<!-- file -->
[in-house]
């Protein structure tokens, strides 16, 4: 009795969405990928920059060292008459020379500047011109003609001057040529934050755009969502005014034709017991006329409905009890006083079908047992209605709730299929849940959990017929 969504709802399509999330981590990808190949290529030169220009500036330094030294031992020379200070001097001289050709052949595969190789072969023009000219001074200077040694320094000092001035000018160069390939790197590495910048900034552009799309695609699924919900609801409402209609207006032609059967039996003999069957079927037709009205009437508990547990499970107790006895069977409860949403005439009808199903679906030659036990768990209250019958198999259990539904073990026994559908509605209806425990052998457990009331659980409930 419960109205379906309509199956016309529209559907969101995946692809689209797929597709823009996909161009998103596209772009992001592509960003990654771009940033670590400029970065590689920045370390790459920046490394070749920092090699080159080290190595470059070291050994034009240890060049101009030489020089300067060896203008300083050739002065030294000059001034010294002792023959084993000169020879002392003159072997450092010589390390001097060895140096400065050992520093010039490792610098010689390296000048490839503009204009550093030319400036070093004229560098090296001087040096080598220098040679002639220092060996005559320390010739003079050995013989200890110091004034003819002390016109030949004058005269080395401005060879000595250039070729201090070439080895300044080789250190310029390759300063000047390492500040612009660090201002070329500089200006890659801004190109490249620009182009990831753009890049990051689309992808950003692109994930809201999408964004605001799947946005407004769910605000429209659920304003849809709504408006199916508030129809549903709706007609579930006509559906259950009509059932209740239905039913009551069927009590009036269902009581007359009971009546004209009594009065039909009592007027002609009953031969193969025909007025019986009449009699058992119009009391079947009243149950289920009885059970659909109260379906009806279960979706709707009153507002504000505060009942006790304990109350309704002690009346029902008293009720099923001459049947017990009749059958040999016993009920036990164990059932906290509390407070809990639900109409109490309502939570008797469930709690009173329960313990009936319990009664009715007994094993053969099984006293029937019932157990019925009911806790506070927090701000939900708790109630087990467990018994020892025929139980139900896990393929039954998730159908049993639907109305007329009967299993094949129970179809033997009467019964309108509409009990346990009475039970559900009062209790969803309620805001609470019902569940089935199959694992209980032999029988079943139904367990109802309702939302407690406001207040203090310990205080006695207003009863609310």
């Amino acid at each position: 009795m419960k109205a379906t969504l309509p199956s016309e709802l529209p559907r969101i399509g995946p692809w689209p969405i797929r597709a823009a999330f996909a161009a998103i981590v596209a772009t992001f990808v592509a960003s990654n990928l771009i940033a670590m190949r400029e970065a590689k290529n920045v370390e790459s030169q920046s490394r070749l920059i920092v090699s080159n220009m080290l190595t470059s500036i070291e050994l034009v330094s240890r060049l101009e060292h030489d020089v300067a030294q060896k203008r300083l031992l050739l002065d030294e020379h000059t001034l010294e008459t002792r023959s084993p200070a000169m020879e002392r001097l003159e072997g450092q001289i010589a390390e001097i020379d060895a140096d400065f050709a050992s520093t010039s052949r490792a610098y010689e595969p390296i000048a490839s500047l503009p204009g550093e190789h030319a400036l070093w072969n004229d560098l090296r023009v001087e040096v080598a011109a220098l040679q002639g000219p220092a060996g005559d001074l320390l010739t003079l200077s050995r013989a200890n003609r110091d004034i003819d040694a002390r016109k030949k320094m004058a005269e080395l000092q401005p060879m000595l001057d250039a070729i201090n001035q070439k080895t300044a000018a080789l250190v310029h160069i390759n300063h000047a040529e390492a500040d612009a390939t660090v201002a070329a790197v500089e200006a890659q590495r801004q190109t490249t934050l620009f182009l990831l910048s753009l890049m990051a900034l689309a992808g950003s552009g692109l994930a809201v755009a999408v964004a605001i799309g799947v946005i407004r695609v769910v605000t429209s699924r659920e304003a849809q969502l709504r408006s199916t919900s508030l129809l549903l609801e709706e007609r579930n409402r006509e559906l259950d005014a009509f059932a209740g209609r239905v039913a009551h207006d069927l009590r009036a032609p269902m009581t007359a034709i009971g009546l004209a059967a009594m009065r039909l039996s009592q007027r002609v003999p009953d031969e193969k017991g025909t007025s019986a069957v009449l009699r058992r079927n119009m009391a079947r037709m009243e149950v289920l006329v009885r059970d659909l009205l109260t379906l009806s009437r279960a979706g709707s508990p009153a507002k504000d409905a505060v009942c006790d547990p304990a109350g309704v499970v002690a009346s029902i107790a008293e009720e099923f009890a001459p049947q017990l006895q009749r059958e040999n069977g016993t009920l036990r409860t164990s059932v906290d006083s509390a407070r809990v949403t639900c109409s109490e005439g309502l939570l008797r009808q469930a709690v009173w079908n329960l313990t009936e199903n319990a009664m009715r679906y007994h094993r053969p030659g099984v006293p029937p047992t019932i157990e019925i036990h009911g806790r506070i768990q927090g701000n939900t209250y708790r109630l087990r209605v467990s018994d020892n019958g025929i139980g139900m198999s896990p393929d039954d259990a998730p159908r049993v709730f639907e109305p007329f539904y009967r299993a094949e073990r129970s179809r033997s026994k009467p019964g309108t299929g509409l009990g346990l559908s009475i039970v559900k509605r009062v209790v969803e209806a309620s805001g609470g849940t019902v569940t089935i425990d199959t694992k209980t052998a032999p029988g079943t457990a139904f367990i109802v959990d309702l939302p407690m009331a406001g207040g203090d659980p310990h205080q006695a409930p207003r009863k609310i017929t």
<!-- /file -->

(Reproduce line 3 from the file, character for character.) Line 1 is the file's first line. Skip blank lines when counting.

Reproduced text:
């Amino acid at each position: 009795m419960k109205a379906t969504l309509p199956s016309e709802l529209p559907r969101i399509g995946p692809w689209p969405i797929r597709a823009a999330f996909a161009a998103i981590v596209a772009t992001f990808v592509a960003s990654n990928l771009i940033a670590m190949r400029e970065a590689k290529n920045v370390e790459s030169q920046s490394r070749l920059i920092v090699s080159n220009m080290l190595t470059s500036i070291e050994l034009v330094s240890r060049l101009e060292h030489d020089v300067a030294q060896k203008r300083l031992l050739l002065d030294e020379h000059t001034l010294e008459t002792r023959s084993p200070a000169m020879e002392r001097l003159e072997g450092q001289i010589a390390e001097i020379d060895a140096d400065f050709a050992s520093t010039s052949r490792a610098y010689e595969p390296i000048a490839s500047l503009p204009g550093e190789h030319a400036l070093w072969n004229d560098l090296r023009v001087e040096v080598a011109a220098l040679q002639g000219p220092a060996g005559d001074l320390l010739t003079l200077s050995r013989a200890n003609r110091d004034i003819d040694a002390r016109k030949k320094m004058a005269e080395l000092q401005p060879m000595l001057d250039a070729i201090n001035q070439k080895t300044a000018a080789l250190v310029h160069i390759n300063h000047a040529e390492a500040d612009a390939t660090v201002a070329a790197v500089e200006a890659q590495r801004q190109t490249t934050l620009f182009l990831l910048s753009l890049m990051a900034l689309a992808g950003s552009g692109l994930a809201v755009a999408v964004a605001i799309g799947v946005i407004r695609v769910v605000t429209s699924r659920e304003a849809q969502l709504r408006s199916t919900s508030l129809l549903l609801e709706e007609r579930n409402r006509e559906l259950d005014a009509f059932a209740g209609r239905v039913a009551h207006d069927l009590r009036a032609p269902m009581t007359a034709i009971g009546l004209a059967a009594m009065r039909l039996s009592q007027r002609v003999p009953d031969e193969k017991g025909t007025s019986a069957v009449l009699r058992r079927n119009m009391a079947r037709m009243e149950v289920l006329v009885r059970d659909l009205l109260t379906l009806s009437r279960a979706g709707s508990p009153a507002k504000d409905a505060v009942c006790d547990p304990a109350g309704v499970v002690a009346s029902i107790a008293e009720e099923f009890a001459p049947q017990l006895q009749r059958e040999n069977g016993t009920l036990r409860t164990s059932v906290d006083s509390a407070r809990v949403t639900c109409s109490e005439g309502l939570l008797r009808q469930a709690v009173w079908n329960l313990t009936e199903n319990a009664m009715r679906y007994h094993r053969p030659g099984v006293p029937p047992t019932i157990e019925i036990h009911g806790r506070i768990q927090g701000n939900t209250y708790r109630l087990r209605v467990s018994d020892n019958g025929i139980g139900m198999s896990p393929d039954d259990a998730p159908r049993v709730f639907e109305p007329f539904y009967r299993a094949e073990r129970s179809r033997s026994k009467p019964g309108t299929g509409l009990g346990l559908s009475i039970v559900k509605r009062v209790v969803e209806a309620s805001g609470g849940t019902v569940t089935i425990d199959t694992k209980t052998a032999p029988g079943t457990a139904f367990i109802v959990d309702l939302p407690m009331a406001g207040g203090d659980p310990h205080q006695a409930p207003r009863k609310i017929t």